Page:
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Marco Rubio Waits for His Moment

When Marco Rubio launched his presidential campaign Monday evening in Miami, it’s a safe bet the speech made a lot of Republicans remember why they dubbed him presidential material.

Nobody in the GOP can spin a yarn like the freshman Senator from Florida. Rubio’s bootstrap narrative, rhetorical flourishes and emphasis on American exceptionalism have made him one of the few national figures capable of bridging the chasms between the party’s grassroots base, billionaire donors and the Washington establishment.

These gifts were on display in Rubio's announcement speech, which framed the 2016 presidential election as a clash between leaders "stuck in the 2oth century" and those looking toward the future.

"Yesterday is over, and we are never going back" he told supporters. "We must change the decisions we are making by changing the people who are making them."

The question is whether now is Rubio’s time. For much of the past two years, it hasn’t looked that way.

Rubio, 43, was a conservative sensation in 2013 when he joined a bipartisan group of Senators to craft a rewrite of U.S. immigration laws. (TIME put him on the cover, anointing him “The Republican Savior.”) Rubio became the face of the GOP effort to rebrand itself with Hispanics in the wake of an election in which they got clobbered in the contest for the nation’s fastest-growing demographic group, winning just 27% of the Latino vote.

The gamble backfired. Comprehensive immigration reform collapsed amid a revolt from conservatives, who were incensed by a deal they decried as “amnesty.” And Rubio, whose upset Senate victory in 2010 was driven by Tea Party activists, was left to labor offstage as his presidential rivals vacuumed up money and hype.

His comeback strategy was simple. Rubio adopted an intentionally low profile as he repaired his relationship with the party base. In Washington he focused his efforts on foreign policy, returning to his roots as one of the Senate’s pre-eminent hawks. And he quietly wooed bigwig donors in small meetings and private conferences, nurturing a small yet loyal cadre of backers.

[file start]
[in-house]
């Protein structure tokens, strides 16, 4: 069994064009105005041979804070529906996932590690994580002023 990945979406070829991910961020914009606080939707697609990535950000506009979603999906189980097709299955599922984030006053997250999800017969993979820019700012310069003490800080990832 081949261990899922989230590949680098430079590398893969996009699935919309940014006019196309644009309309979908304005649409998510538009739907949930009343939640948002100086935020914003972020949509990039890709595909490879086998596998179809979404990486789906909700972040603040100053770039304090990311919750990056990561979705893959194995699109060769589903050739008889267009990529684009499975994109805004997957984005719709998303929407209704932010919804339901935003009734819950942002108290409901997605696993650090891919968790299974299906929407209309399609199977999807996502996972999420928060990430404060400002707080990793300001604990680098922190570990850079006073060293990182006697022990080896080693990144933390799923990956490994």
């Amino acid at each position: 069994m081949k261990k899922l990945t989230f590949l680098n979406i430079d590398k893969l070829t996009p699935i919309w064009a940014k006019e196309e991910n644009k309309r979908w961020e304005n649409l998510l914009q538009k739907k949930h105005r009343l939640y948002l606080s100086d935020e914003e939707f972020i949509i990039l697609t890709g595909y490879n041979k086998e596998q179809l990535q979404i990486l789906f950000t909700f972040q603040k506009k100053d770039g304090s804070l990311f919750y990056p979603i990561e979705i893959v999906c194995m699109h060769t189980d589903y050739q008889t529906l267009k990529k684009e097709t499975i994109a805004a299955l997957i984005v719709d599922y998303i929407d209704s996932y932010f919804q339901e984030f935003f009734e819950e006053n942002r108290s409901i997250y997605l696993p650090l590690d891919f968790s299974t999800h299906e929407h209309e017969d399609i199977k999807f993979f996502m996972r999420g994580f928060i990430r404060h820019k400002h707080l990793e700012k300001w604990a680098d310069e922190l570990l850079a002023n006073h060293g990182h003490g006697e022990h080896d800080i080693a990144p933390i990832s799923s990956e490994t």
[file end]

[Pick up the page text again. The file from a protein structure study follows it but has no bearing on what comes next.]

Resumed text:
Rubio’s plunge into the 2016 pool will make a splash. But don’t be surprised if he soon returns to the low-profile approach on the campaign trail. There will be visits to early states and countless meetings with donors, but Rubio doesn’t expect to rocket to the front of the primary pack anytime soon. A protégé of former Florida governor Jeb Bush, Rubio can’t match the fundraising prowess of the son and brother of Presidents. (His jab at Democratic front runner Hillary Clinton Monday as "a leader from yesterday" appeared to be a shot at Bush as well.) Nor can he squash Wisconsin Governor Scott Walker’s surge in Iowa and New Hampshire.

Instead Rubio’s path to the party’s nomination relies on running a lean, upbeat campaign that blooms late, advisers say. At this stage, being a lot of voters' second choice can be a first-rate strategy. The campaign hopes the base never warms to Bush, its romance with Walker proves fleeting and the social-conservative vote is divvied up between the various candidates vying for it. Then Rubio’s lean campaign operation will expand rapidly, and he can capitalize on his personal magnetism through the platform provided by the presidential debates. Rubio aides point to the roller-coaster GOP primary in 2012 as evidence that strategy can work.

Rubio has never lost an election, and his gifts as a candidate are easy to spot. In a race dominated by scuffed dynasties, he offers optimism and freshness: a youthful face who can connect with new constituencies by speaking Spanish, talking football and quoting rappers. In a party of aging white guys, a 43-year-old Hispanic who hails from a top swing state carries certain benefits.

The son of Cuban refugees will lean heavily on his biography. Rubio's mother made a living as a hotel maid; his dad worked as a bartender. Their son called the journey from serving drinks in the back of the room to announcing a presidential campaign at the front of one "the essence of the American dream."